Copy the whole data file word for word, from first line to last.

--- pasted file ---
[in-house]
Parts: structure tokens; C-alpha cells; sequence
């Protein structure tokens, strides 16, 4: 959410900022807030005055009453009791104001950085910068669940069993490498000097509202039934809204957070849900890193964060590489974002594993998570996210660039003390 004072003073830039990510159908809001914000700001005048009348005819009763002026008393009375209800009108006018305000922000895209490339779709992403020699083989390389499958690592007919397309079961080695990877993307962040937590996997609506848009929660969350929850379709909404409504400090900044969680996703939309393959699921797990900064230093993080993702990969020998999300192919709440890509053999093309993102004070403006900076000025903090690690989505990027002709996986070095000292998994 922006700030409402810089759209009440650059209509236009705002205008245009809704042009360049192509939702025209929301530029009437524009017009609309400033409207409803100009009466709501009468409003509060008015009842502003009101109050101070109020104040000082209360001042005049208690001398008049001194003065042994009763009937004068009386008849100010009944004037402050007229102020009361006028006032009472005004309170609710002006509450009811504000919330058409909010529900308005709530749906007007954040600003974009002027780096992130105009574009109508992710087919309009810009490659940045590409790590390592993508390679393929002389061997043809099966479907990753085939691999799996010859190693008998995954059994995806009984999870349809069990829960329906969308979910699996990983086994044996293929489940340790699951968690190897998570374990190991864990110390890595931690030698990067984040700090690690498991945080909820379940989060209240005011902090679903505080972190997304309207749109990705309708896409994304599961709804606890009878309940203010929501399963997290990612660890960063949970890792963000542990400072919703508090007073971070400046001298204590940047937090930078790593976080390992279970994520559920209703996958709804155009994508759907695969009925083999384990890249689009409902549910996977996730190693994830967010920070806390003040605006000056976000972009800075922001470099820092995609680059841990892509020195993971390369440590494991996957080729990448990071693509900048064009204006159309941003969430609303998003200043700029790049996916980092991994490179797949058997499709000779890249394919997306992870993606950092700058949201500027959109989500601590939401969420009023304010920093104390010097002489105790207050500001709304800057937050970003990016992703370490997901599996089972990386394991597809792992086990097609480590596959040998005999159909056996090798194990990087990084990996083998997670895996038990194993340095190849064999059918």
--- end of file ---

[in-house]
Parts: structure tokens; C-alpha cells; sequence
């Protein structure tokens, strides 16, 4: 959410900022807030005055009453009791104001950085910068669940069993490498000097509202039934809204957070849900890193964060590489974002594993998570996210660039003390 004072003073830039990510159908809001914000700001005048009348005819009763002026008393009375209800009108006018305000922000895209490339779709992403020699083989390389499958690592007919397309079961080695990877993307962040937590996997609506848009929660969350929850379709909404409504400090900044969680996703939309393959699921797990900064230093993080993702990969020998999300192919709440890509053999093309993102004070403006900076000025903090690690989505990027002709996986070095000292998994 922006700030409402810089759209009440650059209509236009705002205008245009809704042009360049192509939702025209929301530029009437524009017009609309400033409207409803100009009466709501009468409003509060008015009842502003009101109050101070109020104040000082209360001042005049208690001398008049001194003065042994009763009937004068009386008849100010009944004037402050007229102020009361006028006032009472005004309170609710002006509450009811504000919330058409909010529900308005709530749906007007954040600003974009002027780096992130105009574009109508992710087919309009810009490659940045590409790590390592993508390679393929002389061997043809099966479907990753085939691999799996010859190693008998995954059994995806009984999870349809069990829960329906969308979910699996990983086994044996293929489940340790699951968690190897998570374990190991864990110390890595931690030698990067984040700090690690498991945080909820379940989060209240005011902090679903505080972190997304309207749109990705309708896409994304599961709804606890009878309940203010929501399963997290990612660890960063949970890792963000542990400072919703508090007073971070400046001298204590940047937090930078790593976080390992279970994520559920209703996958709804155009994508759907695969009925083999384990890249689009409902549910996977996730190693994830967010920070806390003040605006000056976000972009800075922001470099820092995609680059841990892509020195993971390369440590494991996957080729990448990071693509900048064009204006159309941003969430609303998003200043700029790049996916980092991994490179797949058997499709000779890249394919997306992870993606950092700058949201500027959109989500601590939401969420009023304010920093104390010097002489105790207050500001709304800057937050970003990016992703370490997901599996089972990386394991597809792992086990097609480590596959040998005999159909056996090798194990990087990084990996083998997670895996038990194993340095190849064999059918």